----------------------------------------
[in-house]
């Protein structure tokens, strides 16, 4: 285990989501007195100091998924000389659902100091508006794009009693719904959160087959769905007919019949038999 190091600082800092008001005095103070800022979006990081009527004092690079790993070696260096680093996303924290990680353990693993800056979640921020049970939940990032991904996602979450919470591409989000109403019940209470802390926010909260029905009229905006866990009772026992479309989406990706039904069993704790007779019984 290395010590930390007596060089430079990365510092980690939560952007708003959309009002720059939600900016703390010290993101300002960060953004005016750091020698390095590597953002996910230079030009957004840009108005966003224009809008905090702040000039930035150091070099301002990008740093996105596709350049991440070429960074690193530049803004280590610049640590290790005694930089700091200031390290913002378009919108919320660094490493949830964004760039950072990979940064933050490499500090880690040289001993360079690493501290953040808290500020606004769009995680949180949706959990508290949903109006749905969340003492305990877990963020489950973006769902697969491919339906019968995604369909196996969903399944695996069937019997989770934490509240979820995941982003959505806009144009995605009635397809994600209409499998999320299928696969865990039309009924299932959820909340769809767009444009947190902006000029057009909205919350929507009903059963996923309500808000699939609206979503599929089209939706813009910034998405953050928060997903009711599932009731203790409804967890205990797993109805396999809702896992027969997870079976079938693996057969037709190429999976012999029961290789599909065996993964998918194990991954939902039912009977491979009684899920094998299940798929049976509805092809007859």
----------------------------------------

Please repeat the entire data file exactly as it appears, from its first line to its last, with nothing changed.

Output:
[in-house]
């Protein structure tokens, strides 16, 4: 285990989501007195100091998924000389659902100091508006794009009693719904959160087959769905007919019949038999 190091600082800092008001005095103070800022979006990081009527004092690079790993070696260096680093996303924290990680353990693993800056979640921020049970939940990032991904996602979450919470591409989000109403019940209470802390926010909260029905009229905006866990009772026992479309989406990706039904069993704790007779019984 290395010590930390007596060089430079990365510092980690939560952007708003959309009002720059939600900016703390010290993101300002960060953004005016750091020698390095590597953002996910230079030009957004840009108005966003224009809008905090702040000039930035150091070099301002990008740093996105596709350049991440070429960074690193530049803004280590610049640590290790005694930089700091200031390290913002378009919108919320660094490493949830964004760039950072990979940064933050490499500090880690040289001993360079690493501290953040808290500020606004769009995680949180949706959990508290949903109006749905969340003492305990877990963020489950973006769902697969491919339906019968995604369909196996969903399944695996069937019997989770934490509240979820995941982003959505806009144009995605009635397809994600209409499998999320299928696969865990039309009924299932959820909340769809767009444009947190902006000029057009909205919350929507009903059963996923309500808000699939609206979503599929089209939706813009910034998405953050928060997903009711599932009731203790409804967890205990797993109805396999809702896992027969997870079976079938693996057969037709190429999976012999029961290789599909065996993964998918194990991954939902039912009977491979009684899920094998299940798929049976509805092809007859």